No bats, more errors help Oakland trounce Indians, 6-2
Tribe offense scores just two runs while defense records three more errors
CLEVELAND—Scott Kazmir wasn’t too happy in his return to Progressive Field, but his team sure loves it here.
Scoring six runs on eight hits, Oakland pitching continued to get the best of a stymied Indians offense Saturday, as the Indians fell to the A’s, 6-2.
It wasn’t just a poor offensive showing either, but a lack of defense that continues to leave manager Terry Francona and his ballclub in limbo.
“It certainly makes it harder to win,” the Tribe skipper said. “We talk about a lot about making errors but also giving extra opportunities. It made it harder for us.”
Cleveland (19-24) made three errors in the ballgame, giving them six in their last three games and 20 over their last 18 contests.
“You can’t feel sorry for yourself,” Francona said. “Need to keep going out there and trying to be there for the players instead of pointing fingers. We have to be strong enough to be better, there’s no other alternative.”
The Tribe leads all of baseball with 43 errors as a team through 43 games on the season.
Things looked good early on for the Indians, jumping out to an early 1-0 lead in the second inning on a pass ball from Kazmir. But it was the Oakland southpaw that wouldn’t pass through much of the game thanks to home plate umpire Jerry Layne.
Issuing a walk to first baseman Jesus Aguliar on a borderline pitch, Kazmir barked out to Layne only to half the Crew Chief eject him from the ballgame.
“I don't really know how to start,” Kazmir said. “It ended up a pitch I thought was a strike, he didn't agree with it and before I knew it I was out of the game.”
"He was gesturing and arguing balls and strikes," Layne said. "That's automatic ejection. When I warned him, he didn't take any knowledge of that, and that's it. Bottom line, it was just pure balls and strikes.”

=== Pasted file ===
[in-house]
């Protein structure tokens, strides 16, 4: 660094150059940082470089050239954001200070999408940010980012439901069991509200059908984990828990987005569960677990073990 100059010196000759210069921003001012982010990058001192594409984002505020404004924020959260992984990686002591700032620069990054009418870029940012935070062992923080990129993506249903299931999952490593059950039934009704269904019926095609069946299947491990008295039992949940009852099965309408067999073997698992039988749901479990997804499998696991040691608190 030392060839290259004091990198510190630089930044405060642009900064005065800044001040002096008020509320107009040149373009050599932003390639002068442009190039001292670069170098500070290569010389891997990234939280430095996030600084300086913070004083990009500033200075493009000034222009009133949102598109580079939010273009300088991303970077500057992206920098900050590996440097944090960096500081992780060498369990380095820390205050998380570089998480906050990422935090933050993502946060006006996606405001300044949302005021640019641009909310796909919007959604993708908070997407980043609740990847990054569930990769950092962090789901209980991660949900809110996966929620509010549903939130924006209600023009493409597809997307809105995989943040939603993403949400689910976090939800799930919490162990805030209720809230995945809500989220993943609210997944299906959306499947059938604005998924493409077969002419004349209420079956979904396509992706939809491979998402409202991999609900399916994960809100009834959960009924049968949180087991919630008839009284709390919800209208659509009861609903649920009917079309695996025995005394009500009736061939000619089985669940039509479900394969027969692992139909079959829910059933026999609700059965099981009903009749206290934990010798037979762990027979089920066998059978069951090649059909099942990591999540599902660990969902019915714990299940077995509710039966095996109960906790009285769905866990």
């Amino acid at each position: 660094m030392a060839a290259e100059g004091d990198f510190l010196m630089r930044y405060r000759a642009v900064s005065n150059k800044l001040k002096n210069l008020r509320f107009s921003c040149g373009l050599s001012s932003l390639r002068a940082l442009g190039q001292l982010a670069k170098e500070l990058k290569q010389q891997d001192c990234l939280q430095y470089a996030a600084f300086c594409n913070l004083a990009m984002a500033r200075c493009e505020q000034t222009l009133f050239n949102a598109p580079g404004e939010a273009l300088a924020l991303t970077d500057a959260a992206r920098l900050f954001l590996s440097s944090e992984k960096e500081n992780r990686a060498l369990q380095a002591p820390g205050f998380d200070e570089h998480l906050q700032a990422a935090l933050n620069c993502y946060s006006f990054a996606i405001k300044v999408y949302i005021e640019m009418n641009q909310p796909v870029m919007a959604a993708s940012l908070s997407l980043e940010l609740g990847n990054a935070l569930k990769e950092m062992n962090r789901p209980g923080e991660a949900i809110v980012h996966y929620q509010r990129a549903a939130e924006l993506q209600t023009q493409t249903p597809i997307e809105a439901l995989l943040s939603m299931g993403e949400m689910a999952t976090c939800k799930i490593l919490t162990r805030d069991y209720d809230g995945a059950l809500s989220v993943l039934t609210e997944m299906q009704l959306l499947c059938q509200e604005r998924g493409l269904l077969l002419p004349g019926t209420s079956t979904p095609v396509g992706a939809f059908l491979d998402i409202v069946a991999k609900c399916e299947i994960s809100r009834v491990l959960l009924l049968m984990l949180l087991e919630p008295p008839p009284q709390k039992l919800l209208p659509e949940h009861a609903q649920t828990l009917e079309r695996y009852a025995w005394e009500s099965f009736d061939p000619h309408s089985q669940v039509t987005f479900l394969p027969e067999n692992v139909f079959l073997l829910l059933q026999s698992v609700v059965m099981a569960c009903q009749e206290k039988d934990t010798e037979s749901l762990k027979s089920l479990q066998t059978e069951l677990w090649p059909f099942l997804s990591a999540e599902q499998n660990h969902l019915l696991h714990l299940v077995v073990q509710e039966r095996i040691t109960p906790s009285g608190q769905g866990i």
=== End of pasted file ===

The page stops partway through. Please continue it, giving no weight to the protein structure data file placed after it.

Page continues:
Some kind of return back to Cleveland for Kazmir, who has fared great with his new team, leading Oakland with five wins and a low 2.31 ERA.
"Jerry Layne has been a great umpire for so many years, and some people just have bad days, it's just one of those things I think,” Kazmir said. “It's very frustrating. I was really looking forward to this start and this is probably the best I've felt going out there.”
Despite having the A’s starter out knocked of the ballgame after just 1 1/3 innings, the Wahoo’s wouldn’t take advantage of the great opportunity. Hitters grounded into three double plays and finished the contest 0-for-5 with runners in scoring position.
Left without a starter after two frames, Oakland right-hander Dan Otero (4-0, 1.78 ERA) kept his club in the ballgame going a scoreless 3 2/3 innings after Kazmir’s ejection.
“Otero did a really good job for them,” Francona said. “He kind of let them get their bullpen in order and bailed them out.”
The rest of the A’s bullpen followed suit, allowing just a sac fly to Asdrubal Cabrera in the sixth as they totaled for a strong 7 2/3 innings of work on the night.
Tribe starter Josh Tomlin (2-1, 2.89 ERA) also put in a good day of work on the mound, but was handed the tough luck loss despite recording his third straight quality start.